What Makes a Benefit a Success?

Although I'm happy that the $15 at the door went, hopefully, to help out a great musician, I still felt like I'd bent over

By Dena Burroughs
Published on LatinoLA: November 28, 2005

What Makes a Benefit a Success?

I'm talking about a social event or a performance that is held to raise money for a cause.

Obviously the main sign of success for such a Benefit would be to gather lots of money. But I am of the opinion that for such an event to be truly a success, both the organizers, and those in attendance, should leave it feeling satisfied.

The way I see it: If an event promises a good time, a good performance, X or/and Y, in exchange for money at the door, just as the attendees are supposed to come up with the cash, so are the organizers supposed to come up with the promised product.

Problem is, I don't think that's always the case. Take my experience Sunday, November 27, 2005, as an example. I attended the Benefit at La Barca Grill in Whittier, just to find myself back at home within two hours, holding my liver in my hand [figuratively speaking. Don't freak].

On paper it sounded great. Fifteen dollars at the door for ten hours of entertainment... what a deal! Plus one of the best congueros in the world on the line up... I'm there!, and on top of that I'd be helping out someone that can really use the cash... sounded like a plan!

So I arrived at La Barca around 3 pm, paid at the door, and was escorted to a table right by the sound system. After a bit of adjustment between my chair and the sound people, bump here and bump there, excuse me ma'am here, and pardon me there, I found a non-bumpable spot, ordered a pitcher of beer and an appetizer platter and got myself settled for my anticipated several hours of fun. Got to see the end of Middle Life Crisis' performance. Nice sound! Then Traffic Jam did their thing. Good stuff too! Folks were starting to move on the dance floor, the band was full of energy. Life was good.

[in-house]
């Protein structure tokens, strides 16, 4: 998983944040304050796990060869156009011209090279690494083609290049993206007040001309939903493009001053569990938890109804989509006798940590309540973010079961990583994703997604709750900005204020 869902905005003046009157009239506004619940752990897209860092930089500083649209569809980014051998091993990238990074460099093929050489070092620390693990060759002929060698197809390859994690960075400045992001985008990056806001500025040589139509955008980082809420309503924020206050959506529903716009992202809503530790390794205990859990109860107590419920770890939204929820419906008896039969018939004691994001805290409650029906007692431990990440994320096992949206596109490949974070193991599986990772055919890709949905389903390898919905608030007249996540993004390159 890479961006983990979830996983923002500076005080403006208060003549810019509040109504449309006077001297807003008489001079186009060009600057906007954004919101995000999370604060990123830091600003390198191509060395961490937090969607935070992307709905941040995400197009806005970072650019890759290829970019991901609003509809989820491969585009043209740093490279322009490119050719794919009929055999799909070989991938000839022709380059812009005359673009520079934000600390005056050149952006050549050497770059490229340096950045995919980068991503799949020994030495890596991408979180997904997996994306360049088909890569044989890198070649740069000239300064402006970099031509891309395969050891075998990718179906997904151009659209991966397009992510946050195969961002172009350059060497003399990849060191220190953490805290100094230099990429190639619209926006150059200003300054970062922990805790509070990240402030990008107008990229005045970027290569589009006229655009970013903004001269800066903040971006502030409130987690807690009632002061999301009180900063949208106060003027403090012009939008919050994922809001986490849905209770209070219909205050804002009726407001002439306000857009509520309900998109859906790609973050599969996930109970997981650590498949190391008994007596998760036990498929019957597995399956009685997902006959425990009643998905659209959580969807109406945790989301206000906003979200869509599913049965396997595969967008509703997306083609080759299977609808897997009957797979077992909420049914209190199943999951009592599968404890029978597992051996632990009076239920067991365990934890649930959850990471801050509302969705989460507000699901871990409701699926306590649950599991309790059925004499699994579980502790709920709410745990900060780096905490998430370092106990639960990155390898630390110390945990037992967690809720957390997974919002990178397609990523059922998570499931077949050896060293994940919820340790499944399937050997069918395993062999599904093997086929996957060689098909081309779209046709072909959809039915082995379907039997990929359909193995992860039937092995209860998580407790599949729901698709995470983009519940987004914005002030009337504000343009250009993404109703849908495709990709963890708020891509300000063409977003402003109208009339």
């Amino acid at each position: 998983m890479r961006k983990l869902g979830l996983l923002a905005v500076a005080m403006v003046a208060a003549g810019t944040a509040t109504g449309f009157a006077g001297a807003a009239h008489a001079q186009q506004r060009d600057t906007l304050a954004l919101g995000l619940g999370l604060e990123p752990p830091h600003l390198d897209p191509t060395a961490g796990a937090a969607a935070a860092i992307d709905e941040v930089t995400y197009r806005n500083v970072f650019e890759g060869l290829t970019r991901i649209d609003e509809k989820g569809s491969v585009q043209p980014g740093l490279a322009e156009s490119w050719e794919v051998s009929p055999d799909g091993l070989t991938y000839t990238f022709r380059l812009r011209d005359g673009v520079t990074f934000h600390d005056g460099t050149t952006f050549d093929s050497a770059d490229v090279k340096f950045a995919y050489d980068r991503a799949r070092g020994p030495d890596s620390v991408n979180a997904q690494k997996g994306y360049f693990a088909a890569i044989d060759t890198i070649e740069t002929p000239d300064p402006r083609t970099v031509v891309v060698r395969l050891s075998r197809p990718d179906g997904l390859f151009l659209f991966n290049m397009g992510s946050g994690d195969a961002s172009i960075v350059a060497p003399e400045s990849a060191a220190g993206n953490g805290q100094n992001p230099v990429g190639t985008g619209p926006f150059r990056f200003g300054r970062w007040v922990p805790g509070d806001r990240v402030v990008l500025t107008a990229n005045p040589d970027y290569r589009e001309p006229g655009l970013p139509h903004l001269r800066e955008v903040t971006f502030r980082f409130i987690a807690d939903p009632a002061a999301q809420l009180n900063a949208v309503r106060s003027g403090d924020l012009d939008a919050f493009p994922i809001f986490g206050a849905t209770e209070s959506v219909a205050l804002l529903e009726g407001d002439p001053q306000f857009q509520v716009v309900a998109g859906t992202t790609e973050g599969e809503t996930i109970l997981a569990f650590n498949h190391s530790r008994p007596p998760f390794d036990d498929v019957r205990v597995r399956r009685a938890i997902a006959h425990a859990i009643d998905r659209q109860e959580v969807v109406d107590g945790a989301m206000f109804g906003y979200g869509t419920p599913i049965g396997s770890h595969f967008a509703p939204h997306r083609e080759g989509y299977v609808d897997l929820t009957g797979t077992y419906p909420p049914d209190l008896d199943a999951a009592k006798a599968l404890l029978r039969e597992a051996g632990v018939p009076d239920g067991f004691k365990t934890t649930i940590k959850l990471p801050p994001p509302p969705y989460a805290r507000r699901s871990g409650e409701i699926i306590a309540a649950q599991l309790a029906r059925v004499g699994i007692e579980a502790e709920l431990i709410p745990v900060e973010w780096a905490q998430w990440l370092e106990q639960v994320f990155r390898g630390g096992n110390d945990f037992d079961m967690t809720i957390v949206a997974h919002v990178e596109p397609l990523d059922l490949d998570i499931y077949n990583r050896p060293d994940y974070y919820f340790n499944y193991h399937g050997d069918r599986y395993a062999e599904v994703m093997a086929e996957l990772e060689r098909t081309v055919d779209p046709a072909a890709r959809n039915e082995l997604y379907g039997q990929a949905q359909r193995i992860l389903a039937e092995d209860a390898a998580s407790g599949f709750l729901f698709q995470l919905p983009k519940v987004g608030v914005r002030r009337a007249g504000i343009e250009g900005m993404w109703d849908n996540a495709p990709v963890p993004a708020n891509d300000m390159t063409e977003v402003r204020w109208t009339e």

I had a chicken wing in my mouth when I heard an announcement over the speaker. "People wearing the blue band-wrists, please move behind the red line, as the chairs in front are for white band-wrist holders only". Hmmm... sucks to be them! I thought. I would have hated to be one of those poor devils who had to get up and move right then and there to try to find an empty chair in that very crowded mess back there. Good thing I was right behind the red line! phewww...back to my chicken wing...

I must have been cleaning out the last bit of chicken bone when some gray-haired dude (Editor's Note: Not Frankie Firme!) with a radio came over to our table. [I was sharing it with another six people, five strangers and my man, David]. Gray-haired-dude-with-a-radio said we needed to move. That although we were behind the red line they needed our table for the family members of the performing bands. First thing on my mind was.... are the family members paying the get in? Do you already have another table for us to move to Mr.? can I clean the hot wing sauce off my fingers first?

The answers were: [I still don't know], No he didn't have a replacement table, and Yes, I could clean up my fingers on my way elsewhere.